Seven Stages to Achieve Eternal Bliss by Passing Through the Gateway Chosen by the Holy Storsh (Movie Review)

seven slide - Seven Stages to Achieve Eternal Bliss by Passing Through the Gateway Chosen by the Holy Storsh (Movie Review)

Seven Stages to Achieve Eternal Bliss by Passing Through the Gateway Chosen by the Holy Storsh (Movie Review)

Cults seem to be having their moment in the American zeitgeist. There are the television series Waco and Wild Wild Country. There is the burgeoning story of Smallville’s Allison Mack and her involvement in the sex cult Nxivm. There is the constant talk around “cults of personality” thanks to a certain boorish reality TV show politician.

Whatever the reason, cults are on the cultural brain. So emerges the wacky Dark Comedy Seven Stages to Achieve Eternal Bliss By Passing Through the Gateway Chosen By the Holy Storsh (Company X, MarVista Entertainment, Tamperclean Films). Currently showing at the Tribeca Film Festival since Friday, April 20th, Seven Stages is out to put the side (splitting) in suicide death cults. First-time feature film Director Vivieno Caldinelli (Splatalot series, This Hour Has 22 Minutes series) certainly does not lack audacity.

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Seven Stages to Achieve Eternal Bliss by Passing Through the Gateway Chosen by the Holy Storsh still.

Seven Stages tells the tale of former Ohioans, now Los Angelinos, Claire (Kate Micucci: Ducktales series, Supernatural series) and Paul (Sam Huntington: Detroit Rock City 1999Superman Returns 2006). Claire works in advertising. Paul works on finding work. Fortunately they get a good deal on an apartment. Things are not what they appear, though, and it comes with a caveat. A steady stream of cult members break into their happy home intent on committing ritualistic suicide in the bathtub.

Seven chapters (stages) sum up the gospel of the eponymous Holy Storsh (Actor/Director Taika Waititi: Hunt for the Wilderpeople 2016, Thor: Ragnarok 2017). Like any good cult leader, the Storsh offers seemingly reasonable advice about dealing with the world. Of course the weight of worldly concerns presses down on our couple. Claire has got workplace stress. Paul cannot even find work. Over time they take to these holy utterings with increasing enthusiasm (and increasingly complex consequences).

Here is the thing. Seven Stages‘ tone is completely oddball. Everyone in the film dials up the kooky. The suicides play out like slapstick. Comedy veterans have cameos and bit-roles throughout the movie. Rhea Seehorn (American Dad series, Better Call Saul series) plays a craven reality TV star-turned-aspiring congresswoman (clearly evoking the aforementioned “certain boorish politician”).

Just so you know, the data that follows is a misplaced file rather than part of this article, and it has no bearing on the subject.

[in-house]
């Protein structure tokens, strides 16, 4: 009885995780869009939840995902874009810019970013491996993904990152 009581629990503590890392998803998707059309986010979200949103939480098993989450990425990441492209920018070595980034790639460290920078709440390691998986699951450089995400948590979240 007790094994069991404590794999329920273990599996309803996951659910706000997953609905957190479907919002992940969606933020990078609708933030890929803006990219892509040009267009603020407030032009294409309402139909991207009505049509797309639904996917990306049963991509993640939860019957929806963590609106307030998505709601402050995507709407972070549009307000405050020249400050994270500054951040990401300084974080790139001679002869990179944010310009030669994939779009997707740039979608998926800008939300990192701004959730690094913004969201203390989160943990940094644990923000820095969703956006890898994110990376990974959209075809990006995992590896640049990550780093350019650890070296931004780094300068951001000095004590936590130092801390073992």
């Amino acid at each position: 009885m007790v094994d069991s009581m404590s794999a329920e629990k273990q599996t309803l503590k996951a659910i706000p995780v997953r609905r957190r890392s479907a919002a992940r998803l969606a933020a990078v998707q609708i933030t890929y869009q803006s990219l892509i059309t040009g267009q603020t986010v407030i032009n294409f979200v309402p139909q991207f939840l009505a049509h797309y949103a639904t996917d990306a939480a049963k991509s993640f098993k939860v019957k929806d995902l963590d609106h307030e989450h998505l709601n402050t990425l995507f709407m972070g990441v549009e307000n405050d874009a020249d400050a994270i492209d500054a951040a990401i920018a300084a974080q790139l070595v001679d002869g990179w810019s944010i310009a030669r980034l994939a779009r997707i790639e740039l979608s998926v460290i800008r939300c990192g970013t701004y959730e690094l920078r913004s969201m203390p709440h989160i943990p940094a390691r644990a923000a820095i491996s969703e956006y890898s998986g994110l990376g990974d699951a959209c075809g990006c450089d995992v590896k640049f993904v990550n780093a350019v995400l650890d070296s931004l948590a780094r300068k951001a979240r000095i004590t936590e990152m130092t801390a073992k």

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Does the humor and acting style work? It is really a coin flip. Non-sequitur humor colors the dialogue. Think Joss Whedon but zanier. Dan Harmon (executive producer of Rick and Morty) plays Detective Cartwright, who once arrested the Holy Storsh. He has been dealing with suicides at the apartment for as long as he can remember. He does little more than shrug matter-of-factly at these suicides. More importantly, Cartwright wants to make his movie. What is more LA than that?

When the suicides start growing more outlandish, Cartwright begins to suspect a little more. Not too much, though. People really not taking ritual suicide too seriously is central to the comedy. There is something satirical going on here. The score is cutesy and almost fantastical. The film is vibrantly colorful despite the grim subject. It all takes place in the electric, dreamy world of Los Angeles and centers around a couple killing themselves daily to make it. This is no coincidence.

That being said, this humor, at times, comes off as obnoxious and downright annoying. It is definitely an aesthetic choice and it can be pretty off-putting. The weird energy underscores the satire, though. It is strange. The film would not work without the oddball humor. It is genuinely provocative in just how dark Seven Stages gets despite the cheery and almost whimsical atmosphere. As an aside, any gorehounds out there thinking Seven Stages will guarantee them bloody good fun may be disappointed, though.

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Ultimately, as a director, Viviendo Caldinelli succeeds in creating a fully formed world, but not one that invites much investment. The non-sequitur humor is hit-or-miss, to say the least. Seven Stages is a truly odd Comedy. It is not very enjoyable and yet its ideas still come together to create an effective satire. For this, CrypticRock gives Seven Stages to Achieve Eternal Bliss by Passing Through the Gateway Chosen by the Holy Storsh 2.5 out of 5 stars.

seven poster - Seven Stages to Achieve Eternal Bliss by Passing Through the Gateway Chosen by the Holy Storsh (Movie Review)

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Adam D. Johnson
adantejohnson@gmail.com
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